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Physical limits of flight performance in the heaviest soaring bird
Proceedings of the National Academy of Sciences, Start page: 201907360
Swansea University Authors: Emily Shepard , Mark Holton , Rory Wilson
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Copyright © 2020 the Author(s). Published by PNAS. This open access article is distributed under Creative Commons Attribution-NonCommercial-NoDerivatives License 4.0 (CC BY-NC-ND).Download (1.21MB)
DOI (Published version): 10.1073/pnas.1907360117
Flight costs are predicted to vary with environmental conditions, and this should ultimately determine the movement capacity and distributions of large soaring birds. Despite this, little is known about how flight effort varies with environmental parameters. We deployed bio-logging devices on the wo...
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Proceedings of the National Academy of Sciences
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Flight costs are predicted to vary with environmental conditions, and this should ultimately determine the movement capacity and distributions of large soaring birds. Despite this, little is known about how flight effort varies with environmental parameters. We deployed bio-logging devices on the world’s heaviest soaring bird, the Andean condor (Vultur gryphus), to assess the extent to which these birds can operate without resorting to powered flight. Our records of individual wingbeats in >216 hours of flight show that condors can sustain soaring across a wide range of wind and thermal conditions, only flapping for 1 % of their flight time. This is amongst the very lowest estimated movement costs in vertebrates. One bird even flew for > 5 hours without flapping, covering ~ 172 km. Overall, > 70 % of flapping flight was associated with take-offs. Movement between weak thermal updrafts at the start of the day also imposed a metabolic cost, with birds flapping towards the end of glides to reach ephemeral thermal updrafts. Nonetheless, the investment required was still remarkably low, and even in winter conditions with weak thermals, condors are only predicted to flap for ~ 2 s per km. The overall flight effort in the largest soaring birds therefore appears to be constrained by the requirements for take-off.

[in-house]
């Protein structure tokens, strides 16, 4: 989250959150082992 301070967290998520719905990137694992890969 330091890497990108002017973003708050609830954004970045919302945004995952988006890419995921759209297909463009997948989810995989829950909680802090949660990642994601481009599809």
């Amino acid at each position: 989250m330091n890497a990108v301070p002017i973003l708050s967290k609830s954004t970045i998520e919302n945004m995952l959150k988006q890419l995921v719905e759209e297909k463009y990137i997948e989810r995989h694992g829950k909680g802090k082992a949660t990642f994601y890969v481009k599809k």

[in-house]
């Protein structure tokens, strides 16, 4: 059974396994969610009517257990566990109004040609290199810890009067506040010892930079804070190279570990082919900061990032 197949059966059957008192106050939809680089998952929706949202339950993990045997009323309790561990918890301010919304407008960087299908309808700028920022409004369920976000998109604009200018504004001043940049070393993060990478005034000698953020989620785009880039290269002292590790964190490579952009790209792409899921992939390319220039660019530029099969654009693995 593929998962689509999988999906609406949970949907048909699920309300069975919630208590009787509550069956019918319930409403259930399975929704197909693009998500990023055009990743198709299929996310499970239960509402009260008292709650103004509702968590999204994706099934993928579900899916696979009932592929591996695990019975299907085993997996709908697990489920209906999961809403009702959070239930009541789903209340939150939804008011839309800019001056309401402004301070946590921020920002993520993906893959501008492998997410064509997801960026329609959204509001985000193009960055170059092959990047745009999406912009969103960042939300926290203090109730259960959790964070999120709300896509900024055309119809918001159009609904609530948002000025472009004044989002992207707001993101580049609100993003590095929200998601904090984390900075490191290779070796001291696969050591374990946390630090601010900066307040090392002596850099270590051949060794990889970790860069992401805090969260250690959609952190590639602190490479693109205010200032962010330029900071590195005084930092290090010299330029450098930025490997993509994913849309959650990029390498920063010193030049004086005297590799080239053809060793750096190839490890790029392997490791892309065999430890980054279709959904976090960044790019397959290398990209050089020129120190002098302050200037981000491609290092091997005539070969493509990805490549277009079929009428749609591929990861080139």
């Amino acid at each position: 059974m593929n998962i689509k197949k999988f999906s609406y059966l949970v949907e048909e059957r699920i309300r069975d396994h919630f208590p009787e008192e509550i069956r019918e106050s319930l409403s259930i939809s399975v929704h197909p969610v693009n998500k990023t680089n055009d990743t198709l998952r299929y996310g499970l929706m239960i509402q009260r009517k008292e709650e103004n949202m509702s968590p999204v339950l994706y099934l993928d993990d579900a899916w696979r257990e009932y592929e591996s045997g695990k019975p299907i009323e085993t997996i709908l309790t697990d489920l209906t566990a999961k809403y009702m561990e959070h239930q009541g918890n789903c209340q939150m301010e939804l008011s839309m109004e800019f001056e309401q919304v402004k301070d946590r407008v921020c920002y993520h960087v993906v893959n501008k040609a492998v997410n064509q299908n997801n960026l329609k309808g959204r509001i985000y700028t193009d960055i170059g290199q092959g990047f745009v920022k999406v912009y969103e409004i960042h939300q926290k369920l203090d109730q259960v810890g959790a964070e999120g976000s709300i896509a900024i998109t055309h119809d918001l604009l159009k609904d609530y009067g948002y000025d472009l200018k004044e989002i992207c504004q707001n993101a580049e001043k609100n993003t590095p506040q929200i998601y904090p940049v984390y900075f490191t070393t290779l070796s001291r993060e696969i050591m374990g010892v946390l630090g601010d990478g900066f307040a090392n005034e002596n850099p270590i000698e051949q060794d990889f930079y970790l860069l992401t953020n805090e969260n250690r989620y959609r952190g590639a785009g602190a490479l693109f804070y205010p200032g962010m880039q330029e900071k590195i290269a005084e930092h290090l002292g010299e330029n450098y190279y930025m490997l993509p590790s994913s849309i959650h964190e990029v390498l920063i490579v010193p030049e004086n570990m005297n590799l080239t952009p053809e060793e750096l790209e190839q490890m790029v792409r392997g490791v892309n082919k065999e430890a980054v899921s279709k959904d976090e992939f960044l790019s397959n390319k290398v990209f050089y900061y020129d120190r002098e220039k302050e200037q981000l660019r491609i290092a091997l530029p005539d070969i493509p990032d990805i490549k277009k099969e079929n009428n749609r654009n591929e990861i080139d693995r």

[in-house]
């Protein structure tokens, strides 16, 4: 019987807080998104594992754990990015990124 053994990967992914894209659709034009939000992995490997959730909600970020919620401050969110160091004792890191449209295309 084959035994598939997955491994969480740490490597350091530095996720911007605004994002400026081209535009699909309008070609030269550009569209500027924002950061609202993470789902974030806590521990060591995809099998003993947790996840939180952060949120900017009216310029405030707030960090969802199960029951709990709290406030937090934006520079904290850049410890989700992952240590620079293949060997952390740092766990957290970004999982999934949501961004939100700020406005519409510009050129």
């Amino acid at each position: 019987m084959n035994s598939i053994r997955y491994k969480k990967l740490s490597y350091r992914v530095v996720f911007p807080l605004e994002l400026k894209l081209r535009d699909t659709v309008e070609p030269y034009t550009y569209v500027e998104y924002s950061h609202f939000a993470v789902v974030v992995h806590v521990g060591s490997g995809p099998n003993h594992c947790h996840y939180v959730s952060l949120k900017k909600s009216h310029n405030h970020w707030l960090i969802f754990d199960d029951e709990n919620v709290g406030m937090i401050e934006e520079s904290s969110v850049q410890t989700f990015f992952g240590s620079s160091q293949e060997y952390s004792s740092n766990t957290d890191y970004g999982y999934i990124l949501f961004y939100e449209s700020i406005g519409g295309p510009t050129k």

Faculty of Science and Engineering